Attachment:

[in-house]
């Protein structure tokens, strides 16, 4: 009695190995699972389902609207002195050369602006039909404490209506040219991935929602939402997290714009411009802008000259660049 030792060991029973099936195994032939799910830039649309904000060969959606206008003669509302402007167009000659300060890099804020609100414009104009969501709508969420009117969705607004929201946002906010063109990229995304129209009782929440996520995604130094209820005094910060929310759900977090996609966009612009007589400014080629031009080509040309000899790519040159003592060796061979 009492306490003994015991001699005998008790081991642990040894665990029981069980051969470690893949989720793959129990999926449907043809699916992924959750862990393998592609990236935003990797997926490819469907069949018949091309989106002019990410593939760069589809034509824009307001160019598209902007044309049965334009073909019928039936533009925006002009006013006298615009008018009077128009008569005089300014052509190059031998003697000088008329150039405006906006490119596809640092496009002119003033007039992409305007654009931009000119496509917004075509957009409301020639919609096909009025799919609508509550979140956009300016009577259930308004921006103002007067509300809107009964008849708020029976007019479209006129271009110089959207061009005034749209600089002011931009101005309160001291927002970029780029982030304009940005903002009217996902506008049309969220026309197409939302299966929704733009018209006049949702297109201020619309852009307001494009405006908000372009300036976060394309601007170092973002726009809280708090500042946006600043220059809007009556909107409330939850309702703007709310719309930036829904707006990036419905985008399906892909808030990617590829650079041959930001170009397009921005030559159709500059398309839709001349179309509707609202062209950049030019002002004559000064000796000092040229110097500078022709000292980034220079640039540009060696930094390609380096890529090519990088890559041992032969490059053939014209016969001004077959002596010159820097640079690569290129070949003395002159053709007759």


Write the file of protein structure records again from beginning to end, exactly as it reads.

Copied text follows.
[in-house]
């Protein structure tokens, strides 16, 4: 009695190995699972389902609207002195050369602006039909404490209506040219991935929602939402997290714009411009802008000259660049 030792060991029973099936195994032939799910830039649309904000060969959606206008003669509302402007167009000659300060890099804020609100414009104009969501709508969420009117969705607004929201946002906010063109990229995304129209009782929440996520995604130094209820005094910060929310759900977090996609966009612009007589400014080629031009080509040309000899790519040159003592060796061979 009492306490003994015991001699005998008790081991642990040894665990029981069980051969470690893949989720793959129990999926449907043809699916992924959750862990393998592609990236935003990797997926490819469907069949018949091309989106002019990410593939760069589809034509824009307001160019598209902007044309049965334009073909019928039936533009925006002009006013006298615009008018009077128009008569005089300014052509190059031998003697000088008329150039405006906006490119596809640092496009002119003033007039992409305007654009931009000119496509917004075509957009409301020639919609096909009025799919609508509550979140956009300016009577259930308004921006103002007067509300809107009964008849708020029976007019479209006129271009110089959207061009005034749209600089002011931009101005309160001291927002970029780029982030304009940005903002009217996902506008049309969220026309197409939302299966929704733009018209006049949702297109201020619309852009307001494009405006908000372009300036976060394309601007170092973002726009809280708090500042946006600043220059809007009556909107409330939850309702703007709310719309930036829904707006990036419905985008399906892909808030990617590829650079041959930001170009397009921005030559159709500059398309839709001349179309509707609202062209950049030019002002004559000064000796000092040229110097500078022709000292980034220079640039540009060696930094390609380096890529090519990088890559041992032969490059053939014209016969001004077959002596010159820097640079690569290129070949003395002159053709007759």